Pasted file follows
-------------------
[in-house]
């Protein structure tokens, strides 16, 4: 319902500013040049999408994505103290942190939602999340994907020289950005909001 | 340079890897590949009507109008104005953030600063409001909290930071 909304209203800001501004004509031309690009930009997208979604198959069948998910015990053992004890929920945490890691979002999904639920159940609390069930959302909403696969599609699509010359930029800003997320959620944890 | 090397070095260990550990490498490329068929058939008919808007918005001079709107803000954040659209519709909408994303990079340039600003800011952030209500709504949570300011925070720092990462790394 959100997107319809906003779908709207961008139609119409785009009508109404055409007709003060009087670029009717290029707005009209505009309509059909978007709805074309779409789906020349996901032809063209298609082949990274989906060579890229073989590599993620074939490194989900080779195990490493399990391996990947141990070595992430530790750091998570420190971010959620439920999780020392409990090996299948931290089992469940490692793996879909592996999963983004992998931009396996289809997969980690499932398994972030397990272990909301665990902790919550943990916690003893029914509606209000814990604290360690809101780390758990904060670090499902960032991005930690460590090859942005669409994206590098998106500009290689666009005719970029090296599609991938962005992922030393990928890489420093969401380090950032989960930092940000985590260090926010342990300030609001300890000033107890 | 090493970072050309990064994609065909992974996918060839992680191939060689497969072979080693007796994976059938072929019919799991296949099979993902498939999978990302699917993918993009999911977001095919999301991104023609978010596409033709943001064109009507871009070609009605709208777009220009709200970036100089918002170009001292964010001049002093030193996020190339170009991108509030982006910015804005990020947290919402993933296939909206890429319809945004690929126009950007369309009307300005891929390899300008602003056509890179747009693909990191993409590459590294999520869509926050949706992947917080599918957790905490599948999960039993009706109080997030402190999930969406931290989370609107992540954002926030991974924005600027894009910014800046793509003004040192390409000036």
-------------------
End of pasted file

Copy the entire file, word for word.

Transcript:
[in-house]
């Protein structure tokens, strides 16, 4: 319902500013040049999408994505103290942190939602999340994907020289950005909001 | 340079890897590949009507109008104005953030600063409001909290930071 909304209203800001501004004509031309690009930009997208979604198959069948998910015990053992004890929920945490890691979002999904639920159940609390069930959302909403696969599609699509010359930029800003997320959620944890 | 090397070095260990550990490498490329068929058939008919808007918005001079709107803000954040659209519709909408994303990079340039600003800011952030209500709504949570300011925070720092990462790394 959100997107319809906003779908709207961008139609119409785009009508109404055409007709003060009087670029009717290029707005009209505009309509059909978007709805074309779409789906020349996901032809063209298609082949990274989906060579890229073989590599993620074939490194989900080779195990490493399990391996990947141990070595992430530790750091998570420190971010959620439920999780020392409990090996299948931290089992469940490692793996879909592996999963983004992998931009396996289809997969980690499932398994972030397990272990909301665990902790919550943990916690003893029914509606209000814990604290360690809101780390758990904060670090499902960032991005930690460590090859942005669409994206590098998106500009290689666009005719970029090296599609991938962005992922030393990928890489420093969401380090950032989960930092940000985590260090926010342990300030609001300890000033107890 | 090493970072050309990064994609065909992974996918060839992680191939060689497969072979080693007796994976059938072929019919799991296949099979993902498939999978990302699917993918993009999911977001095919999301991104023609978010596409033709943001064109009507871009070609009605709208777009220009709200970036100089918002170009001292964010001049002093030193996020190339170009991108509030982006910015804005990020947290919402993933296939909206890429319809945004690929126009950007369309009307300005891929390899300008602003056509890179747009693909990191993409590459590294999520869509926050949706992947917080599918957790905490599948999960039993009706109080997030402190999930969406931290989370609107992540954002926030991974924005600027894009910014800046793509003004040192390409000036």